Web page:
May is National Bike Month, one of our favorite times of the year at Oakland Public Library. Did you know that bike usage has tripled in Oakland since 2000? We are a leading metro area for bicycle commuting nationwide. In fact, 4% of all Oakland commuters traveling to work and school go by bike. In celebration, and to encourage even more Oaklanders to get out and ride, we have a full slate of bike-related events for you! 

First things first: If you don't currently have a bike, the Library can help you get one! We're partnering with Cycles of Change to get more people on bikes - all you have to do is sign up at the West Oakland branch before May 21, and attend a safety training on May 27th at

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Oaklandhasjobs Job Fair

Meet employers in person, have your resume reviewed, and learn about paid internship opportunities at our Job Fair on Saturday April 30.

If you're currently in the market for a new job, the following may sound familiar: You're in the midst of a job search, feeling the pressure of making your resume or application stand out from the crowd. But in your efforts to shine, you start to feel lost in the shuffle: poring over job postings, submitting applications online, trying to make real contacts in a virtual world. If only you had the opportunity to give your resume to a hiring manager face-to-face, shake hands and make an impression in person!

You can do just that at the upcoming Oaklandhasjobs Job Fair at the Main Library on Saturday, April 30, 10:30am-12:30pm. There's a long list of local employers ready to meet you. Dress professionally, bring copies of your resume, and prepare to impress! So far, the list of employers includes Starbucks, Manpower, IKEA, Home Depot, Alliance Staffing, Oakland Private Industry Council, Whelan Security, Select Staffing, State Farm Insurance, Claremont Resort,

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Rad American Women: R is for Rosa Parks

The Rosa Parks Papers are now available anywhere.

Rounding out Women's History Month and our Rad American Women theme, we want to let you know that the Library of Congress has digitized and made available online its collection of papers and photographs on the life and career of Rosa Parks. The collection, which includes 7,500 manuscripts and 2,500 photographs, was purchased in 2014 by the Howard G. Buffett Foundation and deposited at the Library of Congress on a 10 year loan. It has been open to in-person researchers for a year but is now accessible online to researchers worldwide as the Rosa Parks Papers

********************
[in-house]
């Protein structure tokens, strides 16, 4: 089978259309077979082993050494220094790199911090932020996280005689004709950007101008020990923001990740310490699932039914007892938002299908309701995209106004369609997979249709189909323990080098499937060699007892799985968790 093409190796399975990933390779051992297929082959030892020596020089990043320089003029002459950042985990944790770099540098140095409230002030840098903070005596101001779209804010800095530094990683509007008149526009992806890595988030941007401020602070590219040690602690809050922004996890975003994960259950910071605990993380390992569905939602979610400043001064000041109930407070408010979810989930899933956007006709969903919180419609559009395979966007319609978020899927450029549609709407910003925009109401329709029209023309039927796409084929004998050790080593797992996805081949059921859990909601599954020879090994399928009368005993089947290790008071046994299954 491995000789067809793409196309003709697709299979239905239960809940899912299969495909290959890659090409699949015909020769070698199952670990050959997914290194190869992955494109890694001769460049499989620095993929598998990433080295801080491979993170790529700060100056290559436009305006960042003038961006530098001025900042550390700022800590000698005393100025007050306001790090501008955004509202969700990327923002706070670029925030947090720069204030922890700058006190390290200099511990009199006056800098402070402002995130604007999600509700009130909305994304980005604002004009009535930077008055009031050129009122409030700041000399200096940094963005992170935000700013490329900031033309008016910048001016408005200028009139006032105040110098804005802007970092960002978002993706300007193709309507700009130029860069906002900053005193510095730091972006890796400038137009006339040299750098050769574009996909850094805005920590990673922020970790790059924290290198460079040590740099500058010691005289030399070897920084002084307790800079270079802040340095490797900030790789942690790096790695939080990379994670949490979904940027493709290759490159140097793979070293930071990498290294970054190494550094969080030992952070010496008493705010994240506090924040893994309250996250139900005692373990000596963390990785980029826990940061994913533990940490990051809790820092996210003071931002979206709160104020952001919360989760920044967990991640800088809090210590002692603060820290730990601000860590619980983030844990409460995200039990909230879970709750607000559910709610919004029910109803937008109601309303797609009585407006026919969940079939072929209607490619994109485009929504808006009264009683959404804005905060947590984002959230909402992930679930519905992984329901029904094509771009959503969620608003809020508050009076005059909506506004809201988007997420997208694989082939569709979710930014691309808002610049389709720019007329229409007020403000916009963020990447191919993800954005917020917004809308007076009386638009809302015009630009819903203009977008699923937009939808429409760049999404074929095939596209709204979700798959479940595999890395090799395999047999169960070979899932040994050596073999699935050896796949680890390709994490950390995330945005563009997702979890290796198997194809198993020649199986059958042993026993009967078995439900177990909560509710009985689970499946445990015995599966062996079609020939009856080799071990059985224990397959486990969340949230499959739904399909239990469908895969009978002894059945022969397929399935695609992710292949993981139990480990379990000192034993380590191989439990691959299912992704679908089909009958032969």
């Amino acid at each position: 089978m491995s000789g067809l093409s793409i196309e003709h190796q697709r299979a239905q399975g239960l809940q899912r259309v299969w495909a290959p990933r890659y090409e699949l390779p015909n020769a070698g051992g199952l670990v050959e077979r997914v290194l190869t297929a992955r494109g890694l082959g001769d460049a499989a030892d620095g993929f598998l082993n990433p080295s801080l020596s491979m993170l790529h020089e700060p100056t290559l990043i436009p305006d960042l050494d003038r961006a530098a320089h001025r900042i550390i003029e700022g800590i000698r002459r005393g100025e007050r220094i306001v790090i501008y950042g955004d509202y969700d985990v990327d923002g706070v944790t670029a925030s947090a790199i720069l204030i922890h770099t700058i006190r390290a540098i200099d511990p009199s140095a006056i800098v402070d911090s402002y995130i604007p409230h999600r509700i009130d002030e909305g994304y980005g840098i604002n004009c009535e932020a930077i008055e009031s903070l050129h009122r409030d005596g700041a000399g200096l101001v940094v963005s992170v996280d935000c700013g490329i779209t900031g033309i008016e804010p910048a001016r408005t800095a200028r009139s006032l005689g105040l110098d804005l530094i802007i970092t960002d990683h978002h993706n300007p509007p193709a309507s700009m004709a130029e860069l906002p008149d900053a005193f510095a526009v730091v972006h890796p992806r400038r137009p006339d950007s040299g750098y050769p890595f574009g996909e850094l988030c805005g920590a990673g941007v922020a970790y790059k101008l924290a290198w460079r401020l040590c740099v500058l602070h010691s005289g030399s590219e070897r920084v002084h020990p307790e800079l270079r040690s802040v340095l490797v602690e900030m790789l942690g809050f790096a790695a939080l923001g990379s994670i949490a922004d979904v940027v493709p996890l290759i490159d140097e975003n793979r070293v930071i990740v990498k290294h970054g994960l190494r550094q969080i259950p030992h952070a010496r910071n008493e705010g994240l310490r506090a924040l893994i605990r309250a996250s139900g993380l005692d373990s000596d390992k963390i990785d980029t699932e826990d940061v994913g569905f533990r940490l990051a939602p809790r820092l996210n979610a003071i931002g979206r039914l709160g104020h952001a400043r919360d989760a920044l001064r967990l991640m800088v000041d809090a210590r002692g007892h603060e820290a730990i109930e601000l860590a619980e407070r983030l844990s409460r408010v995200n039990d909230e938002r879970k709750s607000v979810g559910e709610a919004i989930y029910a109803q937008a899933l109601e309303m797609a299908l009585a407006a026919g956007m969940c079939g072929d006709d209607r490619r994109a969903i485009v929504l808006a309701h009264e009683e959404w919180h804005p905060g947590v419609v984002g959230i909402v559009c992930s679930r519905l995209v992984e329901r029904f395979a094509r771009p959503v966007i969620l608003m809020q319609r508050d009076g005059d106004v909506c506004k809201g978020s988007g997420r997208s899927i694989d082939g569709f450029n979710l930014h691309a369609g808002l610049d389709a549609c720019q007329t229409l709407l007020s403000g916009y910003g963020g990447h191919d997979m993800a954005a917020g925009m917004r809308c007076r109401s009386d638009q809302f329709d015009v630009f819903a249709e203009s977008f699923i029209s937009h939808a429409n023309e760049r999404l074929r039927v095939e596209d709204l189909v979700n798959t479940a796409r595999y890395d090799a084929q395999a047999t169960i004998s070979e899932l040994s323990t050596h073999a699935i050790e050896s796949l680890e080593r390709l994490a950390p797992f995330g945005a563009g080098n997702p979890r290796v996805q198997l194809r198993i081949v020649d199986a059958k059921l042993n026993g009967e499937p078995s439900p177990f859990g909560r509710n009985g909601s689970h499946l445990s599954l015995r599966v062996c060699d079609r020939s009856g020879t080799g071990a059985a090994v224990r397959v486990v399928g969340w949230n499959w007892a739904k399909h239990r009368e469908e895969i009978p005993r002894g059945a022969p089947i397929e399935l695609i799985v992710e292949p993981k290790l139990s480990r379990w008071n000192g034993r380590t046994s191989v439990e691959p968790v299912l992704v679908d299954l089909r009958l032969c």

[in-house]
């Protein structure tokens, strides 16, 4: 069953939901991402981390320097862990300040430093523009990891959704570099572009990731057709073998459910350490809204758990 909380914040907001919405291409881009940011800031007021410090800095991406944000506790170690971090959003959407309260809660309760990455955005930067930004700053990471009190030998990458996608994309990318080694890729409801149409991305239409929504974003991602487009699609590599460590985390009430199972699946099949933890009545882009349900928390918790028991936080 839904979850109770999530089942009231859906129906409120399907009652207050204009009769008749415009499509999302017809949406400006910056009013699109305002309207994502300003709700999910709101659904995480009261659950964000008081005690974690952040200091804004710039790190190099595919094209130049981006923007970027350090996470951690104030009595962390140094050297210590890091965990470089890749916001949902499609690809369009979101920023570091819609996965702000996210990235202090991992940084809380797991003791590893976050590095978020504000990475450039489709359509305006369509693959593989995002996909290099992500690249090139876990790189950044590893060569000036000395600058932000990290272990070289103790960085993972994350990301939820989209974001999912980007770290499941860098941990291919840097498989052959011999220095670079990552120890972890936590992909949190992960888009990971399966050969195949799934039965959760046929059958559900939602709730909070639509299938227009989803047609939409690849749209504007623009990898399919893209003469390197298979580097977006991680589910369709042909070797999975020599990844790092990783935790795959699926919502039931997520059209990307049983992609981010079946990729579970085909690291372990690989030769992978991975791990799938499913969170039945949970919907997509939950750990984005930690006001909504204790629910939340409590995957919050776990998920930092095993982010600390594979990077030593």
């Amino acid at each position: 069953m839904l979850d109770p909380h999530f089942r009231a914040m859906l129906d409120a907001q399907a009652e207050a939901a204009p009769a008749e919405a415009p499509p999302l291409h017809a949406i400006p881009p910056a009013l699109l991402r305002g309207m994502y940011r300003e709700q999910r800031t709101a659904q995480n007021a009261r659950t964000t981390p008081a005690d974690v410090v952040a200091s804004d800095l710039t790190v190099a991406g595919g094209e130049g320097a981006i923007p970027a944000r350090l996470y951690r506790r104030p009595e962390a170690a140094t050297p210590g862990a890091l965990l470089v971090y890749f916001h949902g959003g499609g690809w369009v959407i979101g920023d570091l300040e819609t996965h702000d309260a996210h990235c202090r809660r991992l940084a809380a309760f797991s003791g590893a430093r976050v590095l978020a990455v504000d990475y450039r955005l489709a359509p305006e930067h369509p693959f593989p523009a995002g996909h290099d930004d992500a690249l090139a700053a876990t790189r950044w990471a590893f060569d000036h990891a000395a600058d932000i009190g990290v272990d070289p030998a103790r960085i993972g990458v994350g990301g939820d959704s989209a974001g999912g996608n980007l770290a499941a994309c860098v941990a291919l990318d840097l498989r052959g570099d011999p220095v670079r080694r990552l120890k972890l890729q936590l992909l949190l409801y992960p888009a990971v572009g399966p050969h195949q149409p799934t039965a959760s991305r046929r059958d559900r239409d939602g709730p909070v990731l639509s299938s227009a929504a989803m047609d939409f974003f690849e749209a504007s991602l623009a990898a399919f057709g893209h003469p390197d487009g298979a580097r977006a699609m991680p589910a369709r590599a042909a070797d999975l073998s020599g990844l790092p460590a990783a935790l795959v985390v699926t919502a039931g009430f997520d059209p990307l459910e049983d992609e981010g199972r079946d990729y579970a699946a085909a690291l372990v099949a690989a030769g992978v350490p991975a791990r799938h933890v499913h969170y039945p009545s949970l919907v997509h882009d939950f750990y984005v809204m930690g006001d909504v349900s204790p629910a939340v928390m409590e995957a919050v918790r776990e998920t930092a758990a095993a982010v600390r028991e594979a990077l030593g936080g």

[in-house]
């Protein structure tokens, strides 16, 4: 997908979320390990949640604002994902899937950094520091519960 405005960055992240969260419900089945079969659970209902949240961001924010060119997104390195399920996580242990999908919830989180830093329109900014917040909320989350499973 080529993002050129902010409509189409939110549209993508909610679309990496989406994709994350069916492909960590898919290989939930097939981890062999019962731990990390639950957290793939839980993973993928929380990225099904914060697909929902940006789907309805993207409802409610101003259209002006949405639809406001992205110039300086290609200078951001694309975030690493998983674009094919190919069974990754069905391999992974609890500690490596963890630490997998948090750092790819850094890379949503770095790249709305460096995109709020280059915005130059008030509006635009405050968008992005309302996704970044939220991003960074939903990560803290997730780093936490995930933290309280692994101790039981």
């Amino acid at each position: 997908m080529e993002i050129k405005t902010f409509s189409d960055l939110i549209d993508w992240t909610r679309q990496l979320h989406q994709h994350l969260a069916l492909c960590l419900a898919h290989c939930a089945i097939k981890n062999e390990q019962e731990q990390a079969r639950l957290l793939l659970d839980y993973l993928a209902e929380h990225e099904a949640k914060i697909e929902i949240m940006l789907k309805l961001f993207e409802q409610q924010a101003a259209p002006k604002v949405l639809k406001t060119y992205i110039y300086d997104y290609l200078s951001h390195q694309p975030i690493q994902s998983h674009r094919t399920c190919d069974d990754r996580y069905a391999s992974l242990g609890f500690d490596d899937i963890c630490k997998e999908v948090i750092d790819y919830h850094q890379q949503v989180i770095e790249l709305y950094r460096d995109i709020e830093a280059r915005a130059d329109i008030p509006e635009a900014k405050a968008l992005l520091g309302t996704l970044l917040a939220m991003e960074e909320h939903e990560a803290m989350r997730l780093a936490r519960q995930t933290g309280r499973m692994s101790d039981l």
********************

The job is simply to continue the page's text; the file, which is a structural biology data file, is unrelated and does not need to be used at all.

The contents of the Rosa Parks Papers are huge and wide-ranging. Mrs. Parks seems to have kept everything. The collection includes items such as a poll tax receipt, letters to her mother, recipes, and a

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Researching Your House's History at OPL

Researchers can use several handy tools at the Oakland History Room to discover the history of their homes and businesses.

The houses many of us live in have long and fascinating histories. Some are architecturally distinguished, some have been moved from other locations, some are the former homes of important people. For those of you interested in finding out more about your house, a trip to the Oakland History Room (OHR) may answer your questions.

A first stop should be to OHR's Map Room where patrons can find their houses in tax assessment block books (1877-1925) and Sanborn Fire Insurance maps (1882-1951). There you can find out names of previous owners, property values, physical information about the house, and prior street names. Another important resource in the Map Room is the Oakland annexation map. The city grew by five annexations; knowing when your neighborhood became part of Oakland helps facilitate your search. Researchers can then consult Oakland city directories (in OHR's

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Researching Your House's History at OPL

Researchers can use several handy tool at the Oakland History Room to discover the history of their homes and businesses.

The houses many of us live in have long and fascinating histories. Some are architecturally distinguished, some have been moved from other locations, some are the former homes of important people. For those of you interested in finding out more about your house, a trip to the Oakland History Room (OHR) may answer your questions.

A first stop should be to OHR's Map Room where patrons can find their houses in tax assessment block books (1877-1925) and Sanborn Fire Insurance maps (1882-1951). There you can find out names of previous owners, property values, physical information about the house, and prior street names. Another important resource in the Map Room is the Oakland annexation map. The city grew by five annexations; knowing when your neighborhood became part of Oakland helps facilitate your search. Researchers can then consult Oakland city directories (in OHR's Main Room) to find out more about the owners. Some, for example, were contractors, possibly the builders of their properties. 

Further